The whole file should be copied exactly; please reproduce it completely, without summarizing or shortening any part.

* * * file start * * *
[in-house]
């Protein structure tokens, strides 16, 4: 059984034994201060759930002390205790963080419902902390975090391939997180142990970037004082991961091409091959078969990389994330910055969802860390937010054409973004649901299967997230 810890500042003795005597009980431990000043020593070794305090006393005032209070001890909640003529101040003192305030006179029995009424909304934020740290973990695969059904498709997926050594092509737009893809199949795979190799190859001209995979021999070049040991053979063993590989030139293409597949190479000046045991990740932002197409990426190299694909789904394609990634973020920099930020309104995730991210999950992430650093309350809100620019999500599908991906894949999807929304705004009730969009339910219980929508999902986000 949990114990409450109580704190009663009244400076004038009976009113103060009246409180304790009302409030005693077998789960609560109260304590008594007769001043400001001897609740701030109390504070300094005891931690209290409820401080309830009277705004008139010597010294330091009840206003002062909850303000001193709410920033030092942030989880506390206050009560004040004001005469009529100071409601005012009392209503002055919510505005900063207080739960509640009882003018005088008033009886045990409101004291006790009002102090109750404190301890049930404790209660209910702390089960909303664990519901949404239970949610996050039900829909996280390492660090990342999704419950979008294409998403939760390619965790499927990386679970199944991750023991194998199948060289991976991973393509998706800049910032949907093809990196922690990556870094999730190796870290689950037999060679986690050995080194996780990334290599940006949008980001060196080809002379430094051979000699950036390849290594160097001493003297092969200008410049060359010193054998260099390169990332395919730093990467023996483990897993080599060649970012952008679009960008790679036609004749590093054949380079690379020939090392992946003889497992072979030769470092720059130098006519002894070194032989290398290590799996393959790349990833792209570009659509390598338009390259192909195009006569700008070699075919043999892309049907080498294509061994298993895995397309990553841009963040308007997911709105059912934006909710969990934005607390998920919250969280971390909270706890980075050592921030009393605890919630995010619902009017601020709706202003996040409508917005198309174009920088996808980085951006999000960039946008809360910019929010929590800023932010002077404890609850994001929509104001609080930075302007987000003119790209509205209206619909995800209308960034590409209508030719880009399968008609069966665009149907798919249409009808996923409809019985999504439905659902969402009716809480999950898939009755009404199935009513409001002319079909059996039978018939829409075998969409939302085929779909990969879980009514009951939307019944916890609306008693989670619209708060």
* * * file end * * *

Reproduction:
[in-house]
């Protein structure tokens, strides 16, 4: 059984034994201060759930002390205790963080419902902390975090391939997180142990970037004082991961091409091959078969990389994330910055969802860390937010054409973004649901299967997230 810890500042003795005597009980431990000043020593070794305090006393005032209070001890909640003529101040003192305030006179029995009424909304934020740290973990695969059904498709997926050594092509737009893809199949795979190799190859001209995979021999070049040991053979063993590989030139293409597949190479000046045991990740932002197409990426190299694909789904394609990634973020920099930020309104995730991210999950992430650093309350809100620019999500599908991906894949999807929304705004009730969009339910219980929508999902986000 949990114990409450109580704190009663009244400076004038009976009113103060009246409180304790009302409030005693077998789960609560109260304590008594007769001043400001001897609740701030109390504070300094005891931690209290409820401080309830009277705004008139010597010294330091009840206003002062909850303000001193709410920033030092942030989880506390206050009560004040004001005469009529100071409601005012009392209503002055919510505005900063207080739960509640009882003018005088008033009886045990409101004291006790009002102090109750404190301890049930404790209660209910702390089960909303664990519901949404239970949610996050039900829909996280390492660090990342999704419950979008294409998403939760390619965790499927990386679970199944991750023991194998199948060289991976991973393509998706800049910032949907093809990196922690990556870094999730190796870290689950037999060679986690050995080194996780990334290599940006949008980001060196080809002379430094051979000699950036390849290594160097001493003297092969200008410049060359010193054998260099390169990332395919730093990467023996483990897993080599060649970012952008679009960008790679036609004749590093054949380079690379020939090392992946003889497992072979030769470092720059130098006519002894070194032989290398290590799996393959790349990833792209570009659509390598338009390259192909195009006569700008070699075919043999892309049907080498294509061994298993895995397309990553841009963040308007997911709105059912934006909710969990934005607390998920919250969280971390909270706890980075050592921030009393605890919630995010619902009017601020709706202003996040409508917005198309174009920088996808980085951006999000960039946008809360910019929010929590800023932010002077404890609850994001929509104001609080930075302007987000003119790209509205209206619909995800209308960034590409209508030719880009399968008609069966665009149907798919249409009808996923409809019985999504439905659902969402009716809480999950898939009755009404199935009513409001002319079909059996039978018939829409075998969409939302085929779909990969879980009514009951939307019944916890609306008693989670619209708060």